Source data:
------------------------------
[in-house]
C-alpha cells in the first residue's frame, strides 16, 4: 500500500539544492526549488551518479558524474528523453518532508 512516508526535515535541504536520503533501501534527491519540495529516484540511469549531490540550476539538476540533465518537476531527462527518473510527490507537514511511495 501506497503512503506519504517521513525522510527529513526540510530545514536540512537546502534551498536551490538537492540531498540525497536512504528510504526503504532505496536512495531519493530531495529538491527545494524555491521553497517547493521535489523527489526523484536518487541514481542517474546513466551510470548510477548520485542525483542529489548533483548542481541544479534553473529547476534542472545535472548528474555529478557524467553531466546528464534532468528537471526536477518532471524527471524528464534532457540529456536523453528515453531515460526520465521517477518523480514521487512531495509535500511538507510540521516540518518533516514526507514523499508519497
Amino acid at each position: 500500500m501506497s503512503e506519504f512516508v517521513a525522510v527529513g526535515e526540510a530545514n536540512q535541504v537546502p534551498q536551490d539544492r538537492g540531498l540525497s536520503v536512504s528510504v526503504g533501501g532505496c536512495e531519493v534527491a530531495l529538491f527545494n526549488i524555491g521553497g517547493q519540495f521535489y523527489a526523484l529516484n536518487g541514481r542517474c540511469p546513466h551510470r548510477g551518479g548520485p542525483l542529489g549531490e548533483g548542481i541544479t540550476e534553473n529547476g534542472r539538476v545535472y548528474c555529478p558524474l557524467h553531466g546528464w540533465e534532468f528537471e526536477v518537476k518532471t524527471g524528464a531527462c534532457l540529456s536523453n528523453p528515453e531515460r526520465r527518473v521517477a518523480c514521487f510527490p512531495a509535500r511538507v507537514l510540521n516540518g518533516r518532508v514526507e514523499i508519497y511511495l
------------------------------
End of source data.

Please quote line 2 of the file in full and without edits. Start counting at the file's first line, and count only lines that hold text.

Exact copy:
C-alpha cells in the first residue's frame, strides 16, 4: 500500500539544492526549488551518479558524474528523453518532508 512516508526535515535541504536520503533501501534527491519540495529516484540511469549531490540550476539538476540533465518537476531527462527518473510527490507537514511511495 501506497503512503506519504517521513525522510527529513526540510530545514536540512537546502534551498536551490538537492540531498540525497536512504528510504526503504532505496536512495531519493530531495529538491527545494524555491521553497517547493521535489523527489526523484536518487541514481542517474546513466551510470548510477548520485542525483542529489548533483548542481541544479534553473529547476534542472545535472548528474555529478557524467553531466546528464534532468528537471526536477518532471524527471524528464534532457540529456536523453528515453531515460526520465521517477518523480514521487512531495509535500511538507510540521516540518518533516514526507514523499508519497